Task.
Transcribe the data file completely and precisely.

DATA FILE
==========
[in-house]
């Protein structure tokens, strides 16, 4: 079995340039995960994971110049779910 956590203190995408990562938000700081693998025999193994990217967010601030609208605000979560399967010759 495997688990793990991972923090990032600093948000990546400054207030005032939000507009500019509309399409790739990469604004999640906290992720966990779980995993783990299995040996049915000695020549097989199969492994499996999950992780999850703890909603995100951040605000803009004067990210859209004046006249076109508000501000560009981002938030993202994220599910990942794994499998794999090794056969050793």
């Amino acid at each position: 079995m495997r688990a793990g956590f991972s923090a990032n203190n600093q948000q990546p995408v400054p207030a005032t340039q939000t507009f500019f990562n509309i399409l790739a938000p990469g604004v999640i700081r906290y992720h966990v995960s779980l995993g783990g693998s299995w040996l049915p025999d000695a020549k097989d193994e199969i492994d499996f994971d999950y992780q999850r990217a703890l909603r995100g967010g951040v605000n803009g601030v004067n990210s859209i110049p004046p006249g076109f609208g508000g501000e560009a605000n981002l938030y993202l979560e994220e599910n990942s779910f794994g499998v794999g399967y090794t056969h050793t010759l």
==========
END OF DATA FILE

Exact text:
[in-house]
């Protein structure tokens, strides 16, 4: 079995340039995960994971110049779910 956590203190995408990562938000700081693998025999193994990217967010601030609208605000979560399967010759 495997688990793990991972923090990032600093948000990546400054207030005032939000507009500019509309399409790739990469604004999640906290992720966990779980995993783990299995040996049915000695020549097989199969492994499996999950992780999850703890909603995100951040605000803009004067990210859209004046006249076109508000501000560009981002938030993202994220599910990942794994499998794999090794056969050793």
């Amino acid at each position: 079995m495997r688990a793990g956590f991972s923090a990032n203190n600093q948000q990546p995408v400054p207030a005032t340039q939000t507009f500019f990562n509309i399409l790739a938000p990469g604004v999640i700081r906290y992720h966990v995960s779980l995993g783990g693998s299995w040996l049915p025999d000695a020549k097989d193994e199969i492994d499996f994971d999950y992780q999850r990217a703890l909603r995100g967010g951040v605000n803009g601030v004067n990210s859209i110049p004046p006249g076109f609208g508000g501000e560009a605000n981002l938030y993202l979560e994220e599910n990942s779910f794994g499998v794999g399967y090794t056969h050793t010759l």